On the Main Out should I put my limiter in the Insert or the Post plugin area?
What are the differences between the two?
A typical use...
Insert: tame and ensure all pre-fader levels don't blast the master input.
Post: ensure there is no clipping when finalizing your song, CD, mp3, etc..
Some even use it to boost a track or even possibly the master output.
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They are very similar in what they do but there are reasons for using one over another. Supposing you have created the perfect mix but it has reached an average rms level of say -11 dB FS. You were working at say K-14 and the levels on your tracks and buses are all at -14 but because you were not completely vigilant then you have got a great mix that is 3 dB too loud on your master buss. (note a VU meter in the pre master insert will clearly show you this)
The Pre fader insert is the place to put some sort of processing perhaps but the signal hitting this is going to be high. That processor may for whatever reason not like being driven so hard.
So we use the master fader to drop the overall level of the mix by 3 dB. We insert a VU meter post fader and see that our mix is now back down to -14. So any process you apply after the fader eg POST insert will now be getting the nice lower -14 dB FS level and it might be happier as a result. The signal flows out directly from the post master fader insert to the outside world. But the good news is the master meter is still showing you that level which is to be expected.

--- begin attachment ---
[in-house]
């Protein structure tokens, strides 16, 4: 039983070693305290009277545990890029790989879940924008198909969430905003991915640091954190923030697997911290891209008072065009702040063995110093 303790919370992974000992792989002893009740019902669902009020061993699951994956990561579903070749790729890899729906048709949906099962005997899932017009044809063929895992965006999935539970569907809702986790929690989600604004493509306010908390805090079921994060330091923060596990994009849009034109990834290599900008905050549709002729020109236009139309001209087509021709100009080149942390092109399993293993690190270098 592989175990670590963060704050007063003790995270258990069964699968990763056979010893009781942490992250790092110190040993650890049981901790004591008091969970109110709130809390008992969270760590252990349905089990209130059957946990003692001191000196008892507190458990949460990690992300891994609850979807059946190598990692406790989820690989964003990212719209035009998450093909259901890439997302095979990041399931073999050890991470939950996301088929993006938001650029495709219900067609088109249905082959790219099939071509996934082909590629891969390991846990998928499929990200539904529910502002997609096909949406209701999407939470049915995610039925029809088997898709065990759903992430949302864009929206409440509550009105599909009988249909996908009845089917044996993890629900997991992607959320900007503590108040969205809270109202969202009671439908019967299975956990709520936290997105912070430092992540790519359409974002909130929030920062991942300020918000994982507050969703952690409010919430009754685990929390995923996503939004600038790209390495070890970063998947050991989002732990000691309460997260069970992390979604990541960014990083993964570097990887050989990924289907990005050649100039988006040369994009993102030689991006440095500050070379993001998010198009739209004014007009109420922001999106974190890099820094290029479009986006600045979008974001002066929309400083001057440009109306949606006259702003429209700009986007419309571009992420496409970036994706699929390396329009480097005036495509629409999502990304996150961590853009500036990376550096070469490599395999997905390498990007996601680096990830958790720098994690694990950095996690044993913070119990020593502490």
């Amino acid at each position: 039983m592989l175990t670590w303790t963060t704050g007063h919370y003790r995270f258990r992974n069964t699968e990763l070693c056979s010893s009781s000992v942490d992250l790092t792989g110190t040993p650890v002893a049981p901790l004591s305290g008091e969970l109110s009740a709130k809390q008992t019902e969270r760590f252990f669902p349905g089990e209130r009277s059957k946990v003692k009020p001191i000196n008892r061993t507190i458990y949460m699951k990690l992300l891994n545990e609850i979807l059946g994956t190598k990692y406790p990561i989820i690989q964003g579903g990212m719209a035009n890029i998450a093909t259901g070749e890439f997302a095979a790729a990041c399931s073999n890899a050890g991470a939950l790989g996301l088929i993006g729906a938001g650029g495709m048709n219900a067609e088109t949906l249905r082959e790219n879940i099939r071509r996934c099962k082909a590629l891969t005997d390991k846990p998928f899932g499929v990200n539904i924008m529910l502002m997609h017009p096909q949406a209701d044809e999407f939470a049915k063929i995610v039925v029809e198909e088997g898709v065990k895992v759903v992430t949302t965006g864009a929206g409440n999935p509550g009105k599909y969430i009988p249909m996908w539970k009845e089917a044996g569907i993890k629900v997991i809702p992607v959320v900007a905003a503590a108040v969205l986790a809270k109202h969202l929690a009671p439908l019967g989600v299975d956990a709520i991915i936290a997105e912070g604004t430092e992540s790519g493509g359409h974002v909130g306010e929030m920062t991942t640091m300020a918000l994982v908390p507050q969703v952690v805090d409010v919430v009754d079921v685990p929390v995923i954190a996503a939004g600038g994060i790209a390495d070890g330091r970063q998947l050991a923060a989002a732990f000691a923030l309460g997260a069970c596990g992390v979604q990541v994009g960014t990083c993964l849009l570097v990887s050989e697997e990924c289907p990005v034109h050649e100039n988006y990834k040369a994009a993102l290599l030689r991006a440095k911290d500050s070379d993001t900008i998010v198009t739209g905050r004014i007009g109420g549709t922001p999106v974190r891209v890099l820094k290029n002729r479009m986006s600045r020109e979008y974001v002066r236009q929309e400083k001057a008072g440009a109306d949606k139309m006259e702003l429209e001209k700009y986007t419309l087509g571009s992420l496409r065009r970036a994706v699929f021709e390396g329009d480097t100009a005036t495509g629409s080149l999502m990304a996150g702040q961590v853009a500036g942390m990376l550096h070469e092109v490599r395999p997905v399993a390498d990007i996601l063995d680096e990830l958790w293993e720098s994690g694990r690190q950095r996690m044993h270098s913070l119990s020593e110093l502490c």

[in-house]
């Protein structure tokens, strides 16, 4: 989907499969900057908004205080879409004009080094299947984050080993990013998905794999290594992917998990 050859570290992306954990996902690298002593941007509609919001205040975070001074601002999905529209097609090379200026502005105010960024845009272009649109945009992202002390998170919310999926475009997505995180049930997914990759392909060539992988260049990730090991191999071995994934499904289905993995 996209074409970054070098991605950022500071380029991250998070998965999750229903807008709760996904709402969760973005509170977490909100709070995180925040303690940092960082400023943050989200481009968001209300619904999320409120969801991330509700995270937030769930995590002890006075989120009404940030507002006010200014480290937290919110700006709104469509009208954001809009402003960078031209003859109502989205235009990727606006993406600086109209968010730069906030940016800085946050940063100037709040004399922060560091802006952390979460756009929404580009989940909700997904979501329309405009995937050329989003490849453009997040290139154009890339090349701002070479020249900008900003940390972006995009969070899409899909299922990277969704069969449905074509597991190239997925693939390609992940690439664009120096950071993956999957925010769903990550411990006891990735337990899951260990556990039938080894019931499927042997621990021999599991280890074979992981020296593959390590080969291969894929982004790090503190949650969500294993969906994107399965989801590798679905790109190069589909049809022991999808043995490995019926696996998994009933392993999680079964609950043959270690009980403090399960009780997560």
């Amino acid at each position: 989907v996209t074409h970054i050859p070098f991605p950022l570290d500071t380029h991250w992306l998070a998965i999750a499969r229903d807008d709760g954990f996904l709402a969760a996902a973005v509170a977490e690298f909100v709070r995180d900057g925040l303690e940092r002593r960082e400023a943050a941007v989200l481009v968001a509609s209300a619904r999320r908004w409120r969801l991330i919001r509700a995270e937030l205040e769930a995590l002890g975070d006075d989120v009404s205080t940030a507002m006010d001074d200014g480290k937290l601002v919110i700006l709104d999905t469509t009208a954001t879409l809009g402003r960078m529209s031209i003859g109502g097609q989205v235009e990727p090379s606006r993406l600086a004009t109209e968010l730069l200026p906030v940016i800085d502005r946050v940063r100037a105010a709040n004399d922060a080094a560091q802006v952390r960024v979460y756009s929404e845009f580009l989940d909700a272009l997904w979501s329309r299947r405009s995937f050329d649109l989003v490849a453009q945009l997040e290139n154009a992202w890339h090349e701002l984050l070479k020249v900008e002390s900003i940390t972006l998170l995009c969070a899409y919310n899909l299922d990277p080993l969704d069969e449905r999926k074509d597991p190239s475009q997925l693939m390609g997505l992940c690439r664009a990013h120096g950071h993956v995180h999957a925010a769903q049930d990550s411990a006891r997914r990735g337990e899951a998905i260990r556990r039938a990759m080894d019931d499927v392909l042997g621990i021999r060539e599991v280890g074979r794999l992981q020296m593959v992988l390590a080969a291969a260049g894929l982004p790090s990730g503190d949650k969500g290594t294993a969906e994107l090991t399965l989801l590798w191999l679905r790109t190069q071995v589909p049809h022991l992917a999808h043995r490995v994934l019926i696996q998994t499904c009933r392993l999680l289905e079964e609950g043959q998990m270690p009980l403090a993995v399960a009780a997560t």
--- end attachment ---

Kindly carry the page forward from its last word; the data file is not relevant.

A good thing to do is to get onto the Studio One signal flow diagrams and some very nice kind people have done them for us and posted them. (perhaps check the old forum. Thank you so much jpettit) It is well worth a look and you will often discover things you did not know re the signal flow throughout Studio One.
It is a bit like a mixing console. If you own one and use one you really owe it to yourself to study the block diagrams and signal flow diagrams right through that mixer from input to output. It can be a real eye opener at times too. If I am about to do a live mix on a desk I have never worked with before I get into the venue a few days prior, get the exact details for that mixer and download the manual and all the signal flow diagrams. Saves a lot of time and hassle on the day I can assure you.
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Thanks Jemusic for the detailed explanation. It took me a few reads to wrap my head around it, but I think I got it now.
I found the jpettit signal flow diagram and downloaded the pdf for future reference.
Thanks guys for helping me understand.
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